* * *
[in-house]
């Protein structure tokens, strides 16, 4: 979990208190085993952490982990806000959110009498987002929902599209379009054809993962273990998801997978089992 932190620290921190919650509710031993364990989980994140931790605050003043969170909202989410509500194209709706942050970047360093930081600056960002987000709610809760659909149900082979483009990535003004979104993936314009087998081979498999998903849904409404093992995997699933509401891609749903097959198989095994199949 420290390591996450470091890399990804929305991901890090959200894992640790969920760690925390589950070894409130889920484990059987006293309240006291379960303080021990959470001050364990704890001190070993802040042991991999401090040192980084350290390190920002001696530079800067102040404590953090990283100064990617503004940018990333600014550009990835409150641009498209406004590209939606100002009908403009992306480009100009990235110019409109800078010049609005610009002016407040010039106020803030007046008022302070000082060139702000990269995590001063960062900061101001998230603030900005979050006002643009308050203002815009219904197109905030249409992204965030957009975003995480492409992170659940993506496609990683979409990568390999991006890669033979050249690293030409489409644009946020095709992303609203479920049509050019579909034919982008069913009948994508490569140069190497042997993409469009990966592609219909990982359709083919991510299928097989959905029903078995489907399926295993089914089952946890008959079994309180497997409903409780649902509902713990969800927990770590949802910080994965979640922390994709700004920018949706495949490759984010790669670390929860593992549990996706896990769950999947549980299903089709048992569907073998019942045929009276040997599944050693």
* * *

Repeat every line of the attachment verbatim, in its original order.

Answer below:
[in-house]
């Protein structure tokens, strides 16, 4: 979990208190085993952490982990806000959110009498987002929902599209379009054809993962273990998801997978089992 932190620290921190919650509710031993364990989980994140931790605050003043969170909202989410509500194209709706942050970047360093930081600056960002987000709610809760659909149900082979483009990535003004979104993936314009087998081979498999998903849904409404093992995997699933509401891609749903097959198989095994199949 420290390591996450470091890399990804929305991901890090959200894992640790969920760690925390589950070894409130889920484990059987006293309240006291379960303080021990959470001050364990704890001190070993802040042991991999401090040192980084350290390190920002001696530079800067102040404590953090990283100064990617503004940018990333600014550009990835409150641009498209406004590209939606100002009908403009992306480009100009990235110019409109800078010049609005610009002016407040010039106020803030007046008022302070000082060139702000990269995590001063960062900061101001998230603030900005979050006002643009308050203002815009219904197109905030249409992204965030957009975003995480492409992170659940993506496609990683979409990568390999991006890669033979050249690293030409489409644009946020095709992303609203479920049509050019579909034919982008069913009948994508490569140069190497042997993409469009990966592609219909990982359709083919991510299928097989959905029903078995489907399926295993089914089952946890008959079994309180497997409903409780649902509902713990969800927990770590949802910080994965979640922390994709700004920018949706495949490759984010790669670390929860593992549990996706896990769950999947549980299903089709048992569907073998019942045929009276040997599944050693």